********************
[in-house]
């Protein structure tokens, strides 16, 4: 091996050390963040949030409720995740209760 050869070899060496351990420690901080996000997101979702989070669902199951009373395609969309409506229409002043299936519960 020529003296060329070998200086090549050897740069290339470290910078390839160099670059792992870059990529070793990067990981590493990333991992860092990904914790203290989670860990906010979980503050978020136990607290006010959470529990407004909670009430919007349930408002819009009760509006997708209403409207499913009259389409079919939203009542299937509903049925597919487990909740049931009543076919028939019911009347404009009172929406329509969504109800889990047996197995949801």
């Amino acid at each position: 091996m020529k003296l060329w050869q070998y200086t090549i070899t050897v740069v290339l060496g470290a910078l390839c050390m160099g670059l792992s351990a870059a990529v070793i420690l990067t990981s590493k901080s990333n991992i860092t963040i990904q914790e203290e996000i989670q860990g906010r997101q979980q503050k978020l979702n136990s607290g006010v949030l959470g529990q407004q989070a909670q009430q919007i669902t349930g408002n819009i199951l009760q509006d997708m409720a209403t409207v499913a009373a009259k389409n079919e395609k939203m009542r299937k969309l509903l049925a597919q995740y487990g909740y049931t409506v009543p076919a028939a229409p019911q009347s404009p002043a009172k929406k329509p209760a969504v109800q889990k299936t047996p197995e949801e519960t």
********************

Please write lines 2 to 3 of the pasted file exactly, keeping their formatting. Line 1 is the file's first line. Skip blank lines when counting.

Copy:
């Protein structure tokens, strides 16, 4: 091996050390963040949030409720995740209760 050869070899060496351990420690901080996000997101979702989070669902199951009373395609969309409506229409002043299936519960 020529003296060329070998200086090549050897740069290339470290910078390839160099670059792992870059990529070793990067990981590493990333991992860092990904914790203290989670860990906010979980503050978020136990607290006010959470529990407004909670009430919007349930408002819009009760509006997708209403409207499913009259389409079919939203009542299937509903049925597919487990909740049931009543076919028939019911009347404009009172929406329509969504109800889990047996197995949801």
């Amino acid at each position: 091996m020529k003296l060329w050869q070998y200086t090549i070899t050897v740069v290339l060496g470290a910078l390839c050390m160099g670059l792992s351990a870059a990529v070793i420690l990067t990981s590493k901080s990333n991992i860092t963040i990904q914790e203290e996000i989670q860990g906010r997101q979980q503050k978020l979702n136990s607290g006010v949030l959470g529990q407004q989070a909670q009430q919007i669902t349930g408002n819009i199951l009760q509006d997708m409720a209403t409207v499913a009373a009259k389409n079919e395609k939203m009542r299937k969309l509903l049925a597919q995740y487990g909740y049931t409506v009543p076919a028939a229409p019911q009347s404009p002043a009172k929406k329509p209760a969504v109800q889990k299936t047996p197995e949801e519960t």